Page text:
Murphy is no Bill Cosby, who is being excoriated for beseeching black parents to invest in their children's learning, but he is sounding an equally urgent alarm: For too long, far too many black parents have let public school teachers - mostly white women with little in common with their charges - serve as surrogate parents while simultaneously trying to maintain discipline and appropriate behavior in their classrooms.
If the leaders of COQEBS, the NAACP Defense Fund and rank-and-file black parents are sincere about closing the achievement gap, they can take at least two steps that will yield positive results immediately and over time.
First, they need to accept the reality that their children's education is their responsibility. Parents who accept this duty naturally get involved in their children's learning at home and in school. They also guide their children's lives in larger society by, say, taking their children to museums and art galleries. They travel with their children to important places and sites that lend texture and depth to their children's experiences.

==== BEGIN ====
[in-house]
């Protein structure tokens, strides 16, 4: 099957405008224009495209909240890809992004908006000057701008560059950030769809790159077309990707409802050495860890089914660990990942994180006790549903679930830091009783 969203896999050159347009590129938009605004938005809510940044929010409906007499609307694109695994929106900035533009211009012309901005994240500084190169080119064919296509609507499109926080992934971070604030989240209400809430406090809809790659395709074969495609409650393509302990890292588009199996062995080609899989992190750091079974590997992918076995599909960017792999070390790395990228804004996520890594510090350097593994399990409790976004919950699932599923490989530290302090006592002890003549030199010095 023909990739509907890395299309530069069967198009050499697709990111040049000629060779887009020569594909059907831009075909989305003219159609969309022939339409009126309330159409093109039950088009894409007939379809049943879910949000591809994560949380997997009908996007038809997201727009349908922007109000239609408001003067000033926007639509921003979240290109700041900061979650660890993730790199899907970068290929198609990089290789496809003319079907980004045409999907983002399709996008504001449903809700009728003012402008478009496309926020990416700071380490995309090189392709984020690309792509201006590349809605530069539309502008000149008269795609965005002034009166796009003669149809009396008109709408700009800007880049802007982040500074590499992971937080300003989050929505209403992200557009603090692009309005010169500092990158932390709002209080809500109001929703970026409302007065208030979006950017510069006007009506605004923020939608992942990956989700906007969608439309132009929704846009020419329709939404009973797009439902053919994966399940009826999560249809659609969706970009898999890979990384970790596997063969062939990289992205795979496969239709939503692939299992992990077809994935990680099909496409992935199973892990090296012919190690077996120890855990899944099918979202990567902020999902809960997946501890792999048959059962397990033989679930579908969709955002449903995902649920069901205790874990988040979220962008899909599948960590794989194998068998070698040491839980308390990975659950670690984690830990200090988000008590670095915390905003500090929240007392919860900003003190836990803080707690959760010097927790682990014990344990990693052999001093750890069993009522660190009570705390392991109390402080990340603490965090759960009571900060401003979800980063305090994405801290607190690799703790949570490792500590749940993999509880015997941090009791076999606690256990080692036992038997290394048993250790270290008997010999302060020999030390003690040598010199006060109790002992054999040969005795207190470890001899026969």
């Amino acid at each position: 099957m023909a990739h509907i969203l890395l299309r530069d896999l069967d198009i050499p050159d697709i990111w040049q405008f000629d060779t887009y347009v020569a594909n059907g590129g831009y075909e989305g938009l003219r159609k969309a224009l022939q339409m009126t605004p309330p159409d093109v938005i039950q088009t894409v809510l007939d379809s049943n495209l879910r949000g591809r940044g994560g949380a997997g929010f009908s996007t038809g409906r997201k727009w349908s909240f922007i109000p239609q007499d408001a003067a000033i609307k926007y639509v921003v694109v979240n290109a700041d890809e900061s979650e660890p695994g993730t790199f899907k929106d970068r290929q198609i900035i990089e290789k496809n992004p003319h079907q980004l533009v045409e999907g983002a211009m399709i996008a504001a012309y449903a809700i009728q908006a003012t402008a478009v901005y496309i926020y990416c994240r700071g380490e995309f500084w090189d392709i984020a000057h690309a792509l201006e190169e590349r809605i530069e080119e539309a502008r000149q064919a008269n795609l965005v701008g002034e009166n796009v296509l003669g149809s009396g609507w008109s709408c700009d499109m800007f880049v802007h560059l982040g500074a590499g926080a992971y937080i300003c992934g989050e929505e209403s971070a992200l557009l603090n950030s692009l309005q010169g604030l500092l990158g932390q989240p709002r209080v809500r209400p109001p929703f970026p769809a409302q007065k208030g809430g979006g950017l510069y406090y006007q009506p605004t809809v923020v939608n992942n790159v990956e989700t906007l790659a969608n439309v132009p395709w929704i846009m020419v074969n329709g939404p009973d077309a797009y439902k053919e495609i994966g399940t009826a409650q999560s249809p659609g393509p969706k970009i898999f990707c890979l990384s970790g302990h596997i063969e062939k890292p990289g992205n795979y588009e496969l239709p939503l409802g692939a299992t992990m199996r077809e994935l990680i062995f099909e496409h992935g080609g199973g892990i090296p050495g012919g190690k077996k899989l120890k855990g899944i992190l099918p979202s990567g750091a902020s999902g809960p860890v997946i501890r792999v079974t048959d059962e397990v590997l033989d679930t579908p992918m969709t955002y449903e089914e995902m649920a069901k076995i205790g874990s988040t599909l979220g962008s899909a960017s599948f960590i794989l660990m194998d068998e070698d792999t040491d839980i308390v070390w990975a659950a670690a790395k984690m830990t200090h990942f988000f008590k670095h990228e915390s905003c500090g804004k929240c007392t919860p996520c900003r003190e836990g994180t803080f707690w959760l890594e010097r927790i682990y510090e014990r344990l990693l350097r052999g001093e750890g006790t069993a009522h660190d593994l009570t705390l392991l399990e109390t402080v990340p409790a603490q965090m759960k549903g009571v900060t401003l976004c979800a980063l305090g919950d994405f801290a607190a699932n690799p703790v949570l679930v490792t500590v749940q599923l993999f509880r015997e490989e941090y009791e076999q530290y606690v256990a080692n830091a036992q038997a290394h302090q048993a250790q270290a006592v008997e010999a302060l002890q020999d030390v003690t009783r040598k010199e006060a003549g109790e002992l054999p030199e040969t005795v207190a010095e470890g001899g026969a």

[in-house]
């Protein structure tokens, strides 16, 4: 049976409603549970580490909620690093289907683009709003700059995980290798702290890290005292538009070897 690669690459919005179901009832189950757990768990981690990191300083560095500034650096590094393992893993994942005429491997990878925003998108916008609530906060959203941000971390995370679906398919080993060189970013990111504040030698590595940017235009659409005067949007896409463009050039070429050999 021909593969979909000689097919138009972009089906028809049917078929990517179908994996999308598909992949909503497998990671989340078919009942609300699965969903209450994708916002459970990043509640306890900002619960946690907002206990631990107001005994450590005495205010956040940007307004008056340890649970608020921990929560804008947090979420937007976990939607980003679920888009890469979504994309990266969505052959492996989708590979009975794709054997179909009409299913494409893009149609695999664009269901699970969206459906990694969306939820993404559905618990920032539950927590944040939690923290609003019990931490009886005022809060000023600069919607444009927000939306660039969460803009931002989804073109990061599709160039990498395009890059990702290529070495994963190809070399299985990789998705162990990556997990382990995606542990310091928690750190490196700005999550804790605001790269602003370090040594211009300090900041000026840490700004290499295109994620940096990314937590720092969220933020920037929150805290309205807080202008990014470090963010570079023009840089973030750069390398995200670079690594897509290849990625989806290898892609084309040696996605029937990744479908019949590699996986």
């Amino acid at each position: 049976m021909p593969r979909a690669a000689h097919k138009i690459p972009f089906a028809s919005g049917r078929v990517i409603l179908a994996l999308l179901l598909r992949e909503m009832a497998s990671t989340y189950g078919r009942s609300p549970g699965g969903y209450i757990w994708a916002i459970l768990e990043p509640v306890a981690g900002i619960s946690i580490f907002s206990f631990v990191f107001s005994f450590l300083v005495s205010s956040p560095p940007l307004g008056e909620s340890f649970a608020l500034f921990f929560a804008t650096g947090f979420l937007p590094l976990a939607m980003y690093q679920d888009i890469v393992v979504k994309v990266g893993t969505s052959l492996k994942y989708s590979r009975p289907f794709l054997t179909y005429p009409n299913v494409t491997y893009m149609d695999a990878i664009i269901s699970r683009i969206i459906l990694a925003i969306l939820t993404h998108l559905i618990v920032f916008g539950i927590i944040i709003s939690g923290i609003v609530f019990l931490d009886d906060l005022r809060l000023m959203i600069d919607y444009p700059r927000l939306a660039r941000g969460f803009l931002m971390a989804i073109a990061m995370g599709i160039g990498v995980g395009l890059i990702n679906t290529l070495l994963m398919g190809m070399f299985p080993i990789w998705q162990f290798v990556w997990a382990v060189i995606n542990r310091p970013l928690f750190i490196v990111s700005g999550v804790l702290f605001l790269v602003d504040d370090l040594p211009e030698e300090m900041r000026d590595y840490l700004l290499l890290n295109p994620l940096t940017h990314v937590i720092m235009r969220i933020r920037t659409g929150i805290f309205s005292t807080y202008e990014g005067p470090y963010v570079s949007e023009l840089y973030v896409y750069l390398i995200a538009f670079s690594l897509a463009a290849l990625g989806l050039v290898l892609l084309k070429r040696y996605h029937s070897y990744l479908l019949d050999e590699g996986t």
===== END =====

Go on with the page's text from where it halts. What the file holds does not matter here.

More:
They buy books and magazines and read to and with their children. They teach their children the importance of politeness, civility, getting along with others. They teach their children the importance of keeping their word. They stress to their children that learning is the surest route to personal and professional success. They routinely speak words of encouragement to their children and avoid words that injure.
All research on the subject shows that the children of involved parents almost always perform well in and out of the classroom.
The second step that black leaders and parents can take is to educate themselves by forming committees that collect the cogent research on how and where effective learning occurs.
Everyone connected with COQEBS and the Defense Fund should become thoroughly familiar with Richard Rothstein's book, Class and Schools: Using Social, Economic, and Educational Reform to Close the Black-White Achievement Gap. (I will say more about this book's findings and the findings of other studies in future columns.)